With the abundance of recordings out there, classical aficionados inevitably spend a lot of time comparing and contrasting performances, arguing over “definitive” recordings. This is mostly an absurd exercise given the vagaries and subjectivities of taste. For most casual listeners, moreover, the piece itself will be of infinitely more importance than the interpretation, so the name on the sleeve is pretty inconsequential.
Nevertheless, certain records do stand out over the years – whether for performance, ambition, quality of recording or the ground they broke. And when you listen to these records, everything stops; you can never hear the piece in quite the same way again. So, for what it’s worth, here are my (entirely personal) top ten classical recordings of all time, in no particular order.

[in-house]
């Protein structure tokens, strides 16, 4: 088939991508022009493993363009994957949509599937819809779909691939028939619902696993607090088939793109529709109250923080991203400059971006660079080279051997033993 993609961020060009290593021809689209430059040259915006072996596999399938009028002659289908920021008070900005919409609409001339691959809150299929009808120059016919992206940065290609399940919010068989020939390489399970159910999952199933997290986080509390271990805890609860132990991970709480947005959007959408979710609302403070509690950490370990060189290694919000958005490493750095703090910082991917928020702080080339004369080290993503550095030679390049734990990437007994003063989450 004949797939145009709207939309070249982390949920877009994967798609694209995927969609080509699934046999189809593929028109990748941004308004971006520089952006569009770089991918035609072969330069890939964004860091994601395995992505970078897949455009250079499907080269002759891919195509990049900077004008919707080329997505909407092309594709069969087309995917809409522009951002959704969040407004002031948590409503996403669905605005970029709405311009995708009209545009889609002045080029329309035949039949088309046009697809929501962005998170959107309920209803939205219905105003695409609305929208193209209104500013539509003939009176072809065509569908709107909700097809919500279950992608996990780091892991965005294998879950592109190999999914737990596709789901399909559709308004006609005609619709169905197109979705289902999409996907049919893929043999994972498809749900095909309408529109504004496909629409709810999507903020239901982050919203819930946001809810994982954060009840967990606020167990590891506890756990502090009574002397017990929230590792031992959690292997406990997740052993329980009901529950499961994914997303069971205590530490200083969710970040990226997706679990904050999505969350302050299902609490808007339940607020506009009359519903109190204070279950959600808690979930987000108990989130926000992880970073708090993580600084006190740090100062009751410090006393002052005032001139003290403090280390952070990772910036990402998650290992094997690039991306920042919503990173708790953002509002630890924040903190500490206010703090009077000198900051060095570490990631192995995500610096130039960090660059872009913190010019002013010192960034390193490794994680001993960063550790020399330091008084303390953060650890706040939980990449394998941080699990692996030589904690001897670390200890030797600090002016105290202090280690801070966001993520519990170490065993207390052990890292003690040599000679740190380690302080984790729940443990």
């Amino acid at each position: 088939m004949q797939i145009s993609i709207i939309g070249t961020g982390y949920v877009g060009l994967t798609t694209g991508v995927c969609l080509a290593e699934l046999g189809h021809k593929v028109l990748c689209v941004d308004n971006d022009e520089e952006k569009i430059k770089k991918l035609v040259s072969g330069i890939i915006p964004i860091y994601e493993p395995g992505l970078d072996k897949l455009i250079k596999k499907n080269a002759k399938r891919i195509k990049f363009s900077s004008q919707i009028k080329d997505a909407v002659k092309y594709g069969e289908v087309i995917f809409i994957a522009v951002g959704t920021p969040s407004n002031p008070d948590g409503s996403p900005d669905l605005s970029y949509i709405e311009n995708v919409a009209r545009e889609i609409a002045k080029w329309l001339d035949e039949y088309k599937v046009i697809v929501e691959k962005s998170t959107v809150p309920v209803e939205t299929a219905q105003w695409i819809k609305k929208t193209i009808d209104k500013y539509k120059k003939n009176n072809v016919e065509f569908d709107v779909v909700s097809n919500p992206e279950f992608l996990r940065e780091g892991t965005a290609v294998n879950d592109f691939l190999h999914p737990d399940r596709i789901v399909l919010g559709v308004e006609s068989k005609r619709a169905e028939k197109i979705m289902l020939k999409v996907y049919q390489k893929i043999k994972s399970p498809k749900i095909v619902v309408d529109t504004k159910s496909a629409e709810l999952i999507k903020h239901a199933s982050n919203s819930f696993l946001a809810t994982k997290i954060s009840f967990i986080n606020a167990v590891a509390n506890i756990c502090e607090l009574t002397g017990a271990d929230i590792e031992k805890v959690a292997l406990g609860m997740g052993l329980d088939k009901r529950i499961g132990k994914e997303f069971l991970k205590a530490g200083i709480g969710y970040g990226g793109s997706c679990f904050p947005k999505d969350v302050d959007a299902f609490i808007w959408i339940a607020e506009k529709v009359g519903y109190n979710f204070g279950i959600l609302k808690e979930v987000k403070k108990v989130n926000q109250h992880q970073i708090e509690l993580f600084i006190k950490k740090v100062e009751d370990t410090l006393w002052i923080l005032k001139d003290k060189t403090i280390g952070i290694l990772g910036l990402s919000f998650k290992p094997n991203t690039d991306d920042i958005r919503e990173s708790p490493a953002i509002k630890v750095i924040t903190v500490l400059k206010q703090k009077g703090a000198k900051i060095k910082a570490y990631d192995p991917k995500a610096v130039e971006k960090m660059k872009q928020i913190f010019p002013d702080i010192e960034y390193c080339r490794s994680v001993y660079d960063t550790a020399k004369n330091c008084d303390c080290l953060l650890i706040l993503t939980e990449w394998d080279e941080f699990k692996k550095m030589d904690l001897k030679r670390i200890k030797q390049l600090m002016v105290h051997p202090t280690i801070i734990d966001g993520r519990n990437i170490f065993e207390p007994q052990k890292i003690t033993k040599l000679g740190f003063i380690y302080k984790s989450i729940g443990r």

Jacqueline du Pré’s Elgar Cello Concerto (EMI)
Jackie was just 20 when she recorded the Edward Elgar cello concerto with conductor Sir John Barbirolli, a conductor with whom she had a unique rapport. Her early death from multiple sclerosis deprived classical music of one of its most outstanding artists – some believe she was the greatest English cellist of all time – but even if her personal narrative had not gripped the public imagination, I reckon this would stand out as the Elgar to end all Elgars. Just listen to the aching intensity of the slow movement, the bravura of the epilogue. A performance of quite astonishing brilliance and beauty that makes us wonder what might have been.
Daniel Barenboim’s Complete Mozart Piano Concertos (EMI)
Jacqueline du Pré’s husband was also in his 20s when he undertook this groundbreaking adventure, conducting the English Chamber Orchestra from the keyboard. Barenboim is now in his early 70s and remains one of the most superb conductors, pianists and thinkers in the world. He re-recorded the complete Mozarts later in life with the Berlin Philharmonic, but there is something so thrillingly youthful and fresh about this account – I could listen to them all day long.